HELENA — By this summer, parking spaces around downtown Helena could be put to different uses, as the city is looking at taking applications for temporary “parklets” and “pedlets.”
“There’s been talk of it a little while, and with COVID, it kind of brought it to the forefront,” said David Knoepke, Helena’s transportation systems director.
A parklet is a temporary sidewalk extension, placed over one or more parking spaces, that a business can use to provide additional seating or display space. A pedlet is similar, but it would be used to provide a walking path, so the main sidewalk could be open for the business to use.
Knoepke said, in an area with parallel parking, parklets would extend 6 feet from the curb and would be 20 feet long for every space they took up.
City staff will deliver a presentation on the parklets idea Wednesday during the Helena City Commission’s administrative meeting. If the commission supports moving forward, Knoepke said they could begin accepting applications very soon.
The city will have to approve any proposed parklet or pedlet. They would be required to meet design standards, include metal railings and be accessible for people with disabilities.
Parklets and pedlets would be allowed from May 1 to October 1, and the businesses would be responsible for installing and removing them. Applicants would also have to pay a fee for taking a parking space out of use.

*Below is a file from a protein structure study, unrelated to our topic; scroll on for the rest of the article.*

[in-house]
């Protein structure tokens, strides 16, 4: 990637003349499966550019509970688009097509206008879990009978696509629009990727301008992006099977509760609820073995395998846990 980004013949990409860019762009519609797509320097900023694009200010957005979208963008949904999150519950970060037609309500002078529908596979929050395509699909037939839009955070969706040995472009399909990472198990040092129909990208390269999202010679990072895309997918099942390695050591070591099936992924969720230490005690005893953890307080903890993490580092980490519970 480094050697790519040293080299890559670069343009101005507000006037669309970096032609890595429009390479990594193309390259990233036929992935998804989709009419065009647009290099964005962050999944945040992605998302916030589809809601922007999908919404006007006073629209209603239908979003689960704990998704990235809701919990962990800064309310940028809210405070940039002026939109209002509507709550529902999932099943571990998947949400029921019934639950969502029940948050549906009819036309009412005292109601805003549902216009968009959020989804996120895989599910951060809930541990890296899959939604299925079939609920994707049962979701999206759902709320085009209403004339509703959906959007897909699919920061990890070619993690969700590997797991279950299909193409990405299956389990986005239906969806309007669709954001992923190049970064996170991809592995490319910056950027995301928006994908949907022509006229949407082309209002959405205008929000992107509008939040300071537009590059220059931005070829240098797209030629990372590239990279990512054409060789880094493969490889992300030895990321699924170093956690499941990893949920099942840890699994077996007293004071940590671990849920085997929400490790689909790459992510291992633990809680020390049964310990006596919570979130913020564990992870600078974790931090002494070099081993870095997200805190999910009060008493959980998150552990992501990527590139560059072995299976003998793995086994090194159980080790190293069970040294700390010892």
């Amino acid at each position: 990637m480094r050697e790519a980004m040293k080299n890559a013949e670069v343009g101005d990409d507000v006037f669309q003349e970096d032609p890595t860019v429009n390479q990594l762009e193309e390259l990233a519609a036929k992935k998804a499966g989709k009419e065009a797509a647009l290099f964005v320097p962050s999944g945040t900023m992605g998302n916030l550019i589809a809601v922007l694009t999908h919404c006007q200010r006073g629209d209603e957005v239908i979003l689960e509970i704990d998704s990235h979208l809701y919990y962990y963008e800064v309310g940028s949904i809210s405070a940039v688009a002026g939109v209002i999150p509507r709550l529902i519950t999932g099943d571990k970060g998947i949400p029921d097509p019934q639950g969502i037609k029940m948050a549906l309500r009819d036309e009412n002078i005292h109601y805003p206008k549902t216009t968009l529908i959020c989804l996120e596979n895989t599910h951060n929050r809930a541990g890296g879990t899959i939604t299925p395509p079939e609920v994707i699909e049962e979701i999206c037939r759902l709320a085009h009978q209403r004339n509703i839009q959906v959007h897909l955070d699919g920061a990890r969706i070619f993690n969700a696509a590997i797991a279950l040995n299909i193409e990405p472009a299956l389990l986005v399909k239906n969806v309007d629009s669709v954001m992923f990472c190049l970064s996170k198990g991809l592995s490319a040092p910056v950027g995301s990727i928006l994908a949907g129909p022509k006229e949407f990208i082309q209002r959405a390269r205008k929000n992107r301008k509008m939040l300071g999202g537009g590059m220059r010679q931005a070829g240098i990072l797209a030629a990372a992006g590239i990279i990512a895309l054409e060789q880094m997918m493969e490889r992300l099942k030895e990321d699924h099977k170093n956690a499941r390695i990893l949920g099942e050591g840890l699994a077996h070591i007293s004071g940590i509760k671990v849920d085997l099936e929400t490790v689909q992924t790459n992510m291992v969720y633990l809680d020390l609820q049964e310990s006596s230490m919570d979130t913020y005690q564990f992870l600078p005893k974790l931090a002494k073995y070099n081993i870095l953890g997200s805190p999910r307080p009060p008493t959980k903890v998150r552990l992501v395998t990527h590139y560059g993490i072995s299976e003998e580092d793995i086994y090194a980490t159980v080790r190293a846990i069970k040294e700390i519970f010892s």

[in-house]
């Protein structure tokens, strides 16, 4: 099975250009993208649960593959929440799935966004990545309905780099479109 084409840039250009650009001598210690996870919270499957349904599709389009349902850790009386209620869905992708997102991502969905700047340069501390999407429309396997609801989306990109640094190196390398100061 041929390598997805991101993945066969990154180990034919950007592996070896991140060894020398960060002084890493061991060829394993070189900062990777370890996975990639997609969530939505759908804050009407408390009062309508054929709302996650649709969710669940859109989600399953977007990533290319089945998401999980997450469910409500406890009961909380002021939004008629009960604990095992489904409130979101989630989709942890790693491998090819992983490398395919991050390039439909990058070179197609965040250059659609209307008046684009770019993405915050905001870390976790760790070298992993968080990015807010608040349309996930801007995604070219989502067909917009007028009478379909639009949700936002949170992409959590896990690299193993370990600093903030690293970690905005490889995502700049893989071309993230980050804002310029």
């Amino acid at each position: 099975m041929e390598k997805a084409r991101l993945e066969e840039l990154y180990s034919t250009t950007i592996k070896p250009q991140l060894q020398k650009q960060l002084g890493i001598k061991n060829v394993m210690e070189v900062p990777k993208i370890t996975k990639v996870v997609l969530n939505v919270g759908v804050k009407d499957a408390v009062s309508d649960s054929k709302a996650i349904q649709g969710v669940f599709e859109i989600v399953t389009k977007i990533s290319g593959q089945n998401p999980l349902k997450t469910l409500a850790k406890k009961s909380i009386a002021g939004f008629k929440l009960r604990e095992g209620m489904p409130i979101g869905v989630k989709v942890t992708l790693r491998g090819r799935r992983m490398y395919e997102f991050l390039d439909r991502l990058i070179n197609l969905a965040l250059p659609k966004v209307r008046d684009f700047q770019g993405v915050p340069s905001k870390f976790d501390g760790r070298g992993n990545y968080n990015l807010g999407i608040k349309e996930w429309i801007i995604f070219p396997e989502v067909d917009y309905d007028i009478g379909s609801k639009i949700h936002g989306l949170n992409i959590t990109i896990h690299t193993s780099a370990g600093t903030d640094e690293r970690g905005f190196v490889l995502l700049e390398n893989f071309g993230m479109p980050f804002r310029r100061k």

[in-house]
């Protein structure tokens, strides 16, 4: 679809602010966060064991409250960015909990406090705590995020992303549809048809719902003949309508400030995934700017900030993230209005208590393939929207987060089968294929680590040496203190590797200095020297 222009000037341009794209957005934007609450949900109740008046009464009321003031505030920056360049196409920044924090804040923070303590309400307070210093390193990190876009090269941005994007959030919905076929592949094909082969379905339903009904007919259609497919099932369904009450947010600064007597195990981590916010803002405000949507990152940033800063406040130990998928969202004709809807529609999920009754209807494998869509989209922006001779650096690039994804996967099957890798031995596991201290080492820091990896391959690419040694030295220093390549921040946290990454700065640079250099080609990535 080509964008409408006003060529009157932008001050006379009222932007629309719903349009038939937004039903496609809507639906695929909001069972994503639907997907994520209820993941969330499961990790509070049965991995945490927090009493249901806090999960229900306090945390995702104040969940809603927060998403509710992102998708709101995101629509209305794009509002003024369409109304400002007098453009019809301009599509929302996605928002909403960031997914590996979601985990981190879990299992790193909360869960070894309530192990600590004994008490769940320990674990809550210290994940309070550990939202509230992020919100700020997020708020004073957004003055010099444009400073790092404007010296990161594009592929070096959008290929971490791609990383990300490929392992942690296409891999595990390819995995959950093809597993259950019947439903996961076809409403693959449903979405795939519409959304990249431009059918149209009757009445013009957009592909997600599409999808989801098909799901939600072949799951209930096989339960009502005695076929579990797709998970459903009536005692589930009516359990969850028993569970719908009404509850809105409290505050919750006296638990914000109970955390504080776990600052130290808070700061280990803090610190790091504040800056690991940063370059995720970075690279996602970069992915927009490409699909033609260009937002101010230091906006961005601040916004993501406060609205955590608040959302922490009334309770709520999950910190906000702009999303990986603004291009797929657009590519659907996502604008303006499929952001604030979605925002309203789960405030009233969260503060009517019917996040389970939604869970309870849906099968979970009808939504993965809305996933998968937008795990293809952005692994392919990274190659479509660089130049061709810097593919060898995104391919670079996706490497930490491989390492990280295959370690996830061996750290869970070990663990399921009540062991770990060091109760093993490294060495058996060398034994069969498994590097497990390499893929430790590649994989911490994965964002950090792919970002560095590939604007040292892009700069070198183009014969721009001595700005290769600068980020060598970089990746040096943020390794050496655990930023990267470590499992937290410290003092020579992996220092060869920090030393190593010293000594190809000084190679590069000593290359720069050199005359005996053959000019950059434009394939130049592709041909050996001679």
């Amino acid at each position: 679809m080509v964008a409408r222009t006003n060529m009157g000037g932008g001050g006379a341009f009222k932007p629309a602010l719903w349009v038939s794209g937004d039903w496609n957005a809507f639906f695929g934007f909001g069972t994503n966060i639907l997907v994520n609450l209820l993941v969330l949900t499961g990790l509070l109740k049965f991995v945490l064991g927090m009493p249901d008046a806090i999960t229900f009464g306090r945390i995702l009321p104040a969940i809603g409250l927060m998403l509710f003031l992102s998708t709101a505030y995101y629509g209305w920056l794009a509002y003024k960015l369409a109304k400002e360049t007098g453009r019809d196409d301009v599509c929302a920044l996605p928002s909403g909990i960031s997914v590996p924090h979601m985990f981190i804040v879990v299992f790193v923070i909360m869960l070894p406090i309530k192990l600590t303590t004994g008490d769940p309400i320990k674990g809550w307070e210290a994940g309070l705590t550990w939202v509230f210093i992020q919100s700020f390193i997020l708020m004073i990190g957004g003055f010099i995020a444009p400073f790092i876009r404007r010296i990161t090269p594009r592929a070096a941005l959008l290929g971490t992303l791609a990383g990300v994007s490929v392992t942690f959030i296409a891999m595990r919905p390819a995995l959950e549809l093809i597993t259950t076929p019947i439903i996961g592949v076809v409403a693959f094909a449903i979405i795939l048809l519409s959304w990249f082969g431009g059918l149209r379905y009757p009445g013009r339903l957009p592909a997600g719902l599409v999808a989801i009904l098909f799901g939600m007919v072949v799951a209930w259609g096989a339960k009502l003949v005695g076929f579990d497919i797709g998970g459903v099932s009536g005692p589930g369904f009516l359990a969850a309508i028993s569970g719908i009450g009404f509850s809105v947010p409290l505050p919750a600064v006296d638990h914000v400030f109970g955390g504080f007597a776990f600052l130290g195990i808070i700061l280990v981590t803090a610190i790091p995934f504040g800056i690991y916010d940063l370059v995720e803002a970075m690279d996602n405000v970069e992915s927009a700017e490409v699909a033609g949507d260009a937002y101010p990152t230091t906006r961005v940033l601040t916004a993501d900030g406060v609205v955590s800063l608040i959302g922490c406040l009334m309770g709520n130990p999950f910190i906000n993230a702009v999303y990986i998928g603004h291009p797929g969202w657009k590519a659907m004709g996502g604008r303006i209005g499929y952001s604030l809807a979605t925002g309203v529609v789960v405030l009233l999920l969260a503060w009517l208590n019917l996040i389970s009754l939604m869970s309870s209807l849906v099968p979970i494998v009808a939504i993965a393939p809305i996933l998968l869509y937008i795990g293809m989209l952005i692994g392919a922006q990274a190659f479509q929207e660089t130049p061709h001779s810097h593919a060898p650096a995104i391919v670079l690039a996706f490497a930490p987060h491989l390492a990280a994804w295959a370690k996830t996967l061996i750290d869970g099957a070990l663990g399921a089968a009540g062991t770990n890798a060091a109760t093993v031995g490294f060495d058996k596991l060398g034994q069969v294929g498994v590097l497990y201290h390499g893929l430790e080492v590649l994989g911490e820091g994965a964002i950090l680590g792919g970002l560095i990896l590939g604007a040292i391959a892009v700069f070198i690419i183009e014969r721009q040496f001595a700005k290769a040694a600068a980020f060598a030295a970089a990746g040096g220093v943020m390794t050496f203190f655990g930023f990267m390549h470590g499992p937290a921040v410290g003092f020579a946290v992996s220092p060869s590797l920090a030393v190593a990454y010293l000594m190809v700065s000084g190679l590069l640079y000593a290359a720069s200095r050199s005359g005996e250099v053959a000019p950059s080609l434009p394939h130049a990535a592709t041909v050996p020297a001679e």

Knoepke said they haven’t determined an overall limit on how many parklets could be allowed.
“We’re going to try to take it case by case,” he said. “Obviously, if we get a huge influx of requests all in a row, then we’d have to take a look at it, because it’s going to take up parking, and we also need to provide parking for people downtown.”
Knoepke said businesses have already shown a lot of interest in the idea. The Helena Business Improvement District is putting together a grant program to help offset some of the costs if businesses want to do it.
The idea of parklets and pedlets isn’t new in Montana. Several cities have already started this type of program, including Butte and Kalispell.
In Great Falls, the Business Improvement District oversees a pedlet program, which started in 2017. Joan Redeen, the BID’s community director, said they currently have about six pedlets in the city.
“It’s been super positive for everybody,” she said.
The first Great Falls business to try a pedlet was the Mighty Mo Brewing Company. Redeen said they reported their monthly revenues jumped by around a third when the pedlet was in place, and they hired an additional four to five employees for the season. She said other businesses have also seen boosts from the program.
Redeen said there was initially some pushback to the pedlets – including from neighboring businesses – because of the loss of parking spaces, though she said most had adjusted to the change.
While Helena hasn't previously had seasonal parklets or pedlets, you can see already some similar setups around downtown. Several businesses, including Hub Coffee and Bert and Ernie's, have permanent sidewalk extensions, allowing them to set up more outside seating.